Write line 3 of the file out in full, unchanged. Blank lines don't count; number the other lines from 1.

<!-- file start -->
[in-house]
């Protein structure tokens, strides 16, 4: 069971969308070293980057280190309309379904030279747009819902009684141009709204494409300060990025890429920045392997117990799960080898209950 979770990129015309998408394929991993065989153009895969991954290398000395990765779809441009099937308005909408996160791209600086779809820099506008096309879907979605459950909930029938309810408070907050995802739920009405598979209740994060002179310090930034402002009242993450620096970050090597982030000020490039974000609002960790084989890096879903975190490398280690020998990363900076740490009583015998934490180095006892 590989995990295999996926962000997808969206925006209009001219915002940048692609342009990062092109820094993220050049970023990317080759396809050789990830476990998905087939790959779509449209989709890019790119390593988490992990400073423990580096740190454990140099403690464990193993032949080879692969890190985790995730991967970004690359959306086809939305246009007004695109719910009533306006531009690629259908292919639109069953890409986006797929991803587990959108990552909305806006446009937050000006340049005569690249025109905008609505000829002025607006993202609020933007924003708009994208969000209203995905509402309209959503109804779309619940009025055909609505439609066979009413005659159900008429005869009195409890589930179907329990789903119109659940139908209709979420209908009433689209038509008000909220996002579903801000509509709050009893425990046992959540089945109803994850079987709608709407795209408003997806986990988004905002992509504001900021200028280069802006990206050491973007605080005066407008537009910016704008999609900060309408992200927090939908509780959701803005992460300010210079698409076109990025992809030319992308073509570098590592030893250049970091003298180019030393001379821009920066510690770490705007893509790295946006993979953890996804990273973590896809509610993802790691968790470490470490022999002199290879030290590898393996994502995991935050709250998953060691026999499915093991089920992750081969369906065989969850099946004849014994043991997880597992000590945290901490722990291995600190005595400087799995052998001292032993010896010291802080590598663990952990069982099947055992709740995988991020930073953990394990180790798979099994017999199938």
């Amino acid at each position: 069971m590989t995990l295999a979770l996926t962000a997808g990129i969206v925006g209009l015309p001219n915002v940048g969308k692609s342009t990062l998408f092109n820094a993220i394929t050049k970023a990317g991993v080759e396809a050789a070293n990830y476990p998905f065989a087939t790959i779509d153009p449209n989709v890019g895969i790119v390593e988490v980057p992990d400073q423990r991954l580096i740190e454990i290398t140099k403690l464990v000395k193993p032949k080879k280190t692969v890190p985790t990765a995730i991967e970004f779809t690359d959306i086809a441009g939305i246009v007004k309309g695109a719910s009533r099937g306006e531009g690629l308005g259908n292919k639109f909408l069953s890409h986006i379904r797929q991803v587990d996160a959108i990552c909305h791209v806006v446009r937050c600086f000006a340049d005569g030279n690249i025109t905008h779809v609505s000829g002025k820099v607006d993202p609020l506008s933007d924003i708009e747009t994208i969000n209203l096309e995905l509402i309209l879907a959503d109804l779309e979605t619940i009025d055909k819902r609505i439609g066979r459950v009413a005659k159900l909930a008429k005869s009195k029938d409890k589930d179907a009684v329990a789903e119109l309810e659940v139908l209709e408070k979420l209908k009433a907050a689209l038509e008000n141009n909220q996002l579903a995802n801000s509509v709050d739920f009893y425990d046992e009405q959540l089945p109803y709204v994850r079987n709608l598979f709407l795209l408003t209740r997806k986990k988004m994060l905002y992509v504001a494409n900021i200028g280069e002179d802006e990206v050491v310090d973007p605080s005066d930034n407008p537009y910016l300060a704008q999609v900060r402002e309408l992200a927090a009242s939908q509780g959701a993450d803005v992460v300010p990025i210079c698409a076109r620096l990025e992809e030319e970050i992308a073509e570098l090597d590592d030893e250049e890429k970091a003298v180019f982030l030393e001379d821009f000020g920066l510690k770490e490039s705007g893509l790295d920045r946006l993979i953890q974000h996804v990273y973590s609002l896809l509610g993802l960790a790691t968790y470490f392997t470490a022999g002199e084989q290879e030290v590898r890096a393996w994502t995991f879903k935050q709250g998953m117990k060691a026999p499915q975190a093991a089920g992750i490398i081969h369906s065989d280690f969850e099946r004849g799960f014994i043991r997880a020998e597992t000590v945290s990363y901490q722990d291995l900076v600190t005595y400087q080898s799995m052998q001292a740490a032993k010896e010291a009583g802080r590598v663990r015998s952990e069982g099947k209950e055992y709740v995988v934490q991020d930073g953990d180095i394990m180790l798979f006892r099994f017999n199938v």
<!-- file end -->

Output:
């Amino acid at each position: 069971m590989t995990l295999a979770l996926t962000a997808g990129i969206v925006g209009l015309p001219n915002v940048g969308k692609s342009t990062l998408f092109n820094a993220i394929t050049k970023a990317g991993v080759e396809a050789a070293n990830y476990p998905f065989a087939t790959i779509d153009p449209n989709v890019g895969i790119v390593e988490v980057p992990d400073q423990r991954l580096i740190e454990i290398t140099k403690l464990v000395k193993p032949k080879k280190t692969v890190p985790t990765a995730i991967e970004f779809t690359d959306i086809a441009g939305i246009v007004k309309g695109a719910s009533r099937g306006e531009g690629l308005g259908n292919k639109f909408l069953s890409h986006i379904r797929q991803v587990d996160a959108i990552c909305h791209v806006v446009r937050c600086f000006a340049d005569g030279n690249i025109t905008h779809v609505s000829g002025k820099v607006d993202p609020l506008s933007d924003i708009e747009t994208i969000n209203l096309e995905l509402i309209l879907a959503d109804l779309e979605t619940i009025d055909k819902r609505i439609g066979r459950v009413a005659k159900l909930a008429k005869s009195k029938d409890k589930d179907a009684v329990a789903e119109l309810e659940v139908l209709e408070k979420l209908k009433a907050a689209l038509e008000n141009n909220q996002l579903a995802n801000s509509v709050d739920f009893y425990d046992e009405q959540l089945p109803y709204v994850r079987n709608l598979f709407l795209l408003t209740r997806k986990k988004m994060l905002y992509v504001a494409n900021i200028g280069e002179d802006e990206v050491v310090d973007p605080s005066d930034n407008p537009y910016l300060a704008q999609v900060r402002e309408l992200a927090a009242s939908q509780g959701a993450d803005v992460v300010p990025i210079c698409a076109r620096l990025e992809e030319e970050i992308a073509e570098l090597d590592d030893e250049e890429k970091a003298v180019f982030l030393e001379d821009f000020g920066l510690k770490e490039s705007g893509l790295d920045r946006l993979i953890q974000h996804v990273y973590s609002l896809l509610g993802l960790a790691t968790y470490f392997t470490a022999g002199e084989q290879e030290v590898r890096a393996w994502t995991f879903k935050q709250g998953m117990k060691a026999p499915q975190a093991a089920g992750i490398i081969h369906s065989d280690f969850e099946r004849g799960f014994i043991r997880a020998e597992t000590v945290s990363y901490q722990d291995l900076v600190t005595y400087q080898s799995m052998q001292a740490a032993k010896e010291a009583g802080r590598v663990r015998s952990e069982g099947k209950e055992y709740v995988v934490q991020d930073g953990d180095i394990m180790l798979f006892r099994f017999n199938v």